Financial data for consolidated variable interest entities are summarized in the following table (in thousands):
Balance sheet data
March 31, 
 2015
 
December 31, 
 2014
Current assets
$
47,633

 
$
57,046

Non-current assets
41,284

 
43,165

Current liabilities
14,664

 
22,525

Non-current liabilities
34,672

 
36,155

 
Quarters Ended March 31,
Income statement data
2015
 
2014
Revenue
$
18,240

 
$
20,624

Gross profit
2,206

 
1,802

Net income (loss)
130

 
(571
)

13



Newly Issued Accounting Pronouncements
In May 2014, the FASB issued guidance that supersedes revenue recognition requirements regarding contracts with customers to transfer goods or services or for the transfer of nonfinancial assets. Under the new guidance, entities are required to recognize revenue in order to depict the transfer of promised goods or services to customers in an amount that reflects the consideration to which the entity expects to be entitled in exchange for those goods or services. The guidance provides a five-step analysis to be performed on transactions to determine when and how revenue is recognized. This new guidance is effective retroactively in fiscal years beginning after December 15, 2016. The Company is currently evaluating the effect the guidance will have on its financial condition and results of operations.
In August 2014, the FASB issued guidance that requires management to assess the Company’s ability to continue as a going concern and to provide related disclosures in certain circumstances. The standard is effective for public companies for annual periods beginning after December 15, 2016 and early adoption is permitted. The Company is currently evaluating the effect the guidance will have on its financial condition and results of operations.
In April 2015, the FASB issued guidance that amends existing requirements regarding the balance sheet presentation of debt issuance costs as a deduction from the carrying amount of the related debt liability instead of a deferred charge. It is effective for annual reporting periods beginning after December 15, 2015, but early adoption is permitted. The adoption of this standard is not expected to have a material impact on the Company’s presentation of its financial condition.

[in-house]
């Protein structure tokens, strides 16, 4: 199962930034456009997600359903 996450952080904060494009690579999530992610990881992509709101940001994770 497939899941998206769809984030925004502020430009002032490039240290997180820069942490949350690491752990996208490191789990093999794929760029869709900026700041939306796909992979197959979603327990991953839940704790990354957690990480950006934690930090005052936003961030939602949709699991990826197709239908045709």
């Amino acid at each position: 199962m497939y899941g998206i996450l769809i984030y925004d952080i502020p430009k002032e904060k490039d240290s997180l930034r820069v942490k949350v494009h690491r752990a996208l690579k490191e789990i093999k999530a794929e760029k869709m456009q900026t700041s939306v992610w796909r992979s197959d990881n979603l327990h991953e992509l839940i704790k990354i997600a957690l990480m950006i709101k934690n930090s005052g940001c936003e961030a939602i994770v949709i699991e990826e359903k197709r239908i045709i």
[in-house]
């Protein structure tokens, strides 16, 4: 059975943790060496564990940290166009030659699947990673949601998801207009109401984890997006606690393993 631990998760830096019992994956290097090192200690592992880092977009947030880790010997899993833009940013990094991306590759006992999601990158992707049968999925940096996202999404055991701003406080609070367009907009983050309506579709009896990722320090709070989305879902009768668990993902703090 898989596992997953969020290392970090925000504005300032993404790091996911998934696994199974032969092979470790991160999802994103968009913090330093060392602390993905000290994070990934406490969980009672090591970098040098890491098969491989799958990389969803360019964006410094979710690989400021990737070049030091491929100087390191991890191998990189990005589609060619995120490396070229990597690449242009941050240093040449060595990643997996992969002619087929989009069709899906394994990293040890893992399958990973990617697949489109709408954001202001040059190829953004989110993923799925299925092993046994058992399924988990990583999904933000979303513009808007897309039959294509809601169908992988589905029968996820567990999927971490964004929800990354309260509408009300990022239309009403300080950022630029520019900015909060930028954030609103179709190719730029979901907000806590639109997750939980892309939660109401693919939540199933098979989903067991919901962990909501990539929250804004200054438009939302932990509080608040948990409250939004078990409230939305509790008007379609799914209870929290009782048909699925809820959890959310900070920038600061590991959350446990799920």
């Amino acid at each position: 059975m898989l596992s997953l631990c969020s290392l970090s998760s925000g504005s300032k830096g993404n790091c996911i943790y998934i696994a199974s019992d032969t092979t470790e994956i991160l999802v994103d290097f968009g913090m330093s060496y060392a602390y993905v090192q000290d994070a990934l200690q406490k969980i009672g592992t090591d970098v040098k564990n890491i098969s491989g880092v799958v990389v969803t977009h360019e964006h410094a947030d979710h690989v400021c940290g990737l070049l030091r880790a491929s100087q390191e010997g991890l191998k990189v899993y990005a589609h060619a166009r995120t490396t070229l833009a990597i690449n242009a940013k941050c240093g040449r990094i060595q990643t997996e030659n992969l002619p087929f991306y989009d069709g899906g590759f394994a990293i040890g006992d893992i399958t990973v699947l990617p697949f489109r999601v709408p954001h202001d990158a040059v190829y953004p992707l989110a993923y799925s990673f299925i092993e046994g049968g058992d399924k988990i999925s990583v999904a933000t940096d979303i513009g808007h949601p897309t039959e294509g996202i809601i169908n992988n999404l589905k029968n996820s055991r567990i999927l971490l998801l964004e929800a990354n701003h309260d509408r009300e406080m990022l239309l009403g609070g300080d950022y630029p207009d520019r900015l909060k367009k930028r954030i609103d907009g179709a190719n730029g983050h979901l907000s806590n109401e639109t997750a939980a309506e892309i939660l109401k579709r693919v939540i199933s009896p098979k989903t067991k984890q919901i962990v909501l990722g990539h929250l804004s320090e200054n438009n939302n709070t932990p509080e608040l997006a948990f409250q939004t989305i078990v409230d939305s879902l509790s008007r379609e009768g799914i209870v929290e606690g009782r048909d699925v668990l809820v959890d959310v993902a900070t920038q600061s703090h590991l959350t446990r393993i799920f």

3.    RESTRUCTURING
On October 6, 2014, the Company’s board of directors approved the 2014 Restructuring to improve gross margins and profitability in the long term by exiting low-return businesses and reducing the size and cost of the Company’s overhead structure.
The 2014 Restructuring included exiting certain unprofitable international locations for the Company’s Insituform business, consolidating the Company’s worldwide Fyfe business with the Company’s global Insituform business and shutting down certain idle facilities in the Company’s Bayou Louisiana coatings operations.
As of March 31, 2015, significant progress had been made against all of the aforementioned objectives. Headcount reductions totaled 13 in the first quarter of 2015, and 31 for the year ended December 31, 2014. The Company expects approximately 65 additional headcount reductions to occur throughout the remainder of 2015 as the Company substantially completes its 2014 Restructuring.
In December 2014, and as part of the restructuring, the Company sold its wholly-owned subsidiary, Ka-te, the Company’s Swiss contracting operation, to Marco Daetwyler Gruppe AG, a Swiss company. In connection with the sale, the Company entered into a five-year tube supply agreement whereby Ka-te will source liners from Insituform Linings Ltd. Ka-te will also be entitled to continue to use its trade name based on a trade mark license granted for the same five-year time period.